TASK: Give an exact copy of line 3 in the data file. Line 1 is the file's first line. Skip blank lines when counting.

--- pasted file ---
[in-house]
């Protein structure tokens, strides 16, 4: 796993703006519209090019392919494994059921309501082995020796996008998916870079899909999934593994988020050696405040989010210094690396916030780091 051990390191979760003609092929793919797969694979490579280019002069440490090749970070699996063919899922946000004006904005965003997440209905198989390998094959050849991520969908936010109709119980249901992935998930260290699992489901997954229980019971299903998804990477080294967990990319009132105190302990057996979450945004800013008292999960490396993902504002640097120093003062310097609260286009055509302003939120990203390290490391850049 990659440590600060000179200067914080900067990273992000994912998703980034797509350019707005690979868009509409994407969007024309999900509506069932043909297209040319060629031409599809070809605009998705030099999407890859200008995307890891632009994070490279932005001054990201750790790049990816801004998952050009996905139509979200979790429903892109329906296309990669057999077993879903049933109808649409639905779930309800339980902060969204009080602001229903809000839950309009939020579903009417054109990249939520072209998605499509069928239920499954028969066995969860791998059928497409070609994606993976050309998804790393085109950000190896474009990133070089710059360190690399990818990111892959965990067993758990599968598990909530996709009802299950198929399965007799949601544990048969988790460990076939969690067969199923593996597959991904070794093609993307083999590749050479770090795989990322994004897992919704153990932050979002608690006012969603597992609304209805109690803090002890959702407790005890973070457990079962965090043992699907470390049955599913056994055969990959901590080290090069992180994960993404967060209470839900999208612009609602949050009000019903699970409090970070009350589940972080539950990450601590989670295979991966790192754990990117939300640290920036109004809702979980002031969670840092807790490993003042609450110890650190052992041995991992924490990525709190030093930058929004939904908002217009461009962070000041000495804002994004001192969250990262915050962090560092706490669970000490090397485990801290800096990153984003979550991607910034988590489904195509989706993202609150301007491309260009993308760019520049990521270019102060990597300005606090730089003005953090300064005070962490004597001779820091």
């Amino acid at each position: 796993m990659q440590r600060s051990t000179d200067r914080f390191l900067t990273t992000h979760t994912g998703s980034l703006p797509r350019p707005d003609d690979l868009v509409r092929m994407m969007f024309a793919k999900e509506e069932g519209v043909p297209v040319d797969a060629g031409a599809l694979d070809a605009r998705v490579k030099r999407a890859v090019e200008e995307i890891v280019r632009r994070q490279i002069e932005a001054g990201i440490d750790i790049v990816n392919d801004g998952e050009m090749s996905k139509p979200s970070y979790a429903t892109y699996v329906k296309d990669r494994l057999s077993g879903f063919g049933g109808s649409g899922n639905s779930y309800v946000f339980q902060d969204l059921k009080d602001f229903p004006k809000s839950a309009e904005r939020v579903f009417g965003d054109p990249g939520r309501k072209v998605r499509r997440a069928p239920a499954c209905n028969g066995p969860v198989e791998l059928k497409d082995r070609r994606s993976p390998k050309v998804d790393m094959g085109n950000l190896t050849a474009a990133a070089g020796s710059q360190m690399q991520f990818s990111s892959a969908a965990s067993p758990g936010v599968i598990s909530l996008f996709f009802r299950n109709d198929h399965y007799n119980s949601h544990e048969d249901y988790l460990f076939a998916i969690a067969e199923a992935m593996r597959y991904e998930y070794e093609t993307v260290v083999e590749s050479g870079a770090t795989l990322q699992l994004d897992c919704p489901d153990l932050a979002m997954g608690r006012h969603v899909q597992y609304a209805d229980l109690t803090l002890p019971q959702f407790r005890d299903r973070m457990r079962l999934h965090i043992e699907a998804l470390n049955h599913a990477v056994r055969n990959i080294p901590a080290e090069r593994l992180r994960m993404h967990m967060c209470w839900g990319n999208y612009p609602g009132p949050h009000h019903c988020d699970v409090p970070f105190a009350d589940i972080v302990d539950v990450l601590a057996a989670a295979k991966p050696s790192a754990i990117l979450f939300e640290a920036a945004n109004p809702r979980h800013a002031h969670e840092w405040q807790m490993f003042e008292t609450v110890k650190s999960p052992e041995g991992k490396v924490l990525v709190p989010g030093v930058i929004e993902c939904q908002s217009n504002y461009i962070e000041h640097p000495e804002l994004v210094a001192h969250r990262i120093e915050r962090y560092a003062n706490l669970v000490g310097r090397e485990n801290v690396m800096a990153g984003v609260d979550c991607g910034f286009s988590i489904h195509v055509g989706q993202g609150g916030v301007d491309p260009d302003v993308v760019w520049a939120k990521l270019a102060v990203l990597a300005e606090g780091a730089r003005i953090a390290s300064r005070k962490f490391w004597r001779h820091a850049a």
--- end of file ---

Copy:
């Amino acid at each position: 796993m990659q440590r600060s051990t000179d200067r914080f390191l900067t990273t992000h979760t994912g998703s980034l703006p797509r350019p707005d003609d690979l868009v509409r092929m994407m969007f024309a793919k999900e509506e069932g519209v043909p297209v040319d797969a060629g031409a599809l694979d070809a605009r998705v490579k030099r999407a890859v090019e200008e995307i890891v280019r632009r994070q490279i002069e932005a001054g990201i440490d750790i790049v990816n392919d801004g998952e050009m090749s996905k139509p979200s970070y979790a429903t892109y699996v329906k296309d990669r494994l057999s077993g879903f063919g049933g109808s649409g899922n639905s779930y309800v946000f339980q902060d969204l059921k009080d602001f229903p004006k809000s839950a309009e904005r939020v579903f009417g965003d054109p990249g939520r309501k072209v998605r499509r997440a069928p239920a499954c209905n028969g066995p969860v198989e791998l059928k497409d082995r070609r994606s993976p390998k050309v998804d790393m094959g085109n950000l190896t050849a474009a990133a070089g020796s710059q360190m690399q991520f990818s990111s892959a969908a965990s067993p758990g936010v599968i598990s909530l996008f996709f009802r299950n109709d198929h399965y007799n119980s949601h544990e048969d249901y988790l460990f076939a998916i969690a067969e199923a992935m593996r597959y991904e998930y070794e093609t993307v260290v083999e590749s050479g870079a770090t795989l990322q699992l994004d897992c919704p489901d153990l932050a979002m997954g608690r006012h969603v899909q597992y609304a209805d229980l109690t803090l002890p019971q959702f407790r005890d299903r973070m457990r079962l999934h965090i043992e699907a998804l470390n049955h599913a990477v056994r055969n990959i080294p901590a080290e090069r593994l992180r994960m993404h967990m967060c209470w839900g990319n999208y612009p609602g009132p949050h009000h019903c988020d699970v409090p970070f105190a009350d589940i972080v302990d539950v990450l601590a057996a989670a295979k991966p050696s790192a754990i990117l979450f939300e640290a920036a945004n109004p809702r979980h800013a002031h969670e840092w405040q807790m490993f003042e008292t609450v110890k650190s999960p052992e041995g991992k490396v924490l990525v709190p989010g030093v930058i929004e993902c939904q908002s217009n504002y461009i962070e000041h640097p000495e804002l994004v210094a001192h969250r990262i120093e915050r962090y560092a003062n706490l669970v000490g310097r090397e485990n801290v690396m800096a990153g984003v609260d979550c991607g910034f286009s988590i489904h195509v055509g989706q993202g609150g916030v301007d491309p260009d302003v993308v760019w520049a939120k990521l270019a102060v990203l990597a300005e606090g780091a730089r003005i953090a390290s300064r005070k962490f490391w004597r001779h820091a850049a």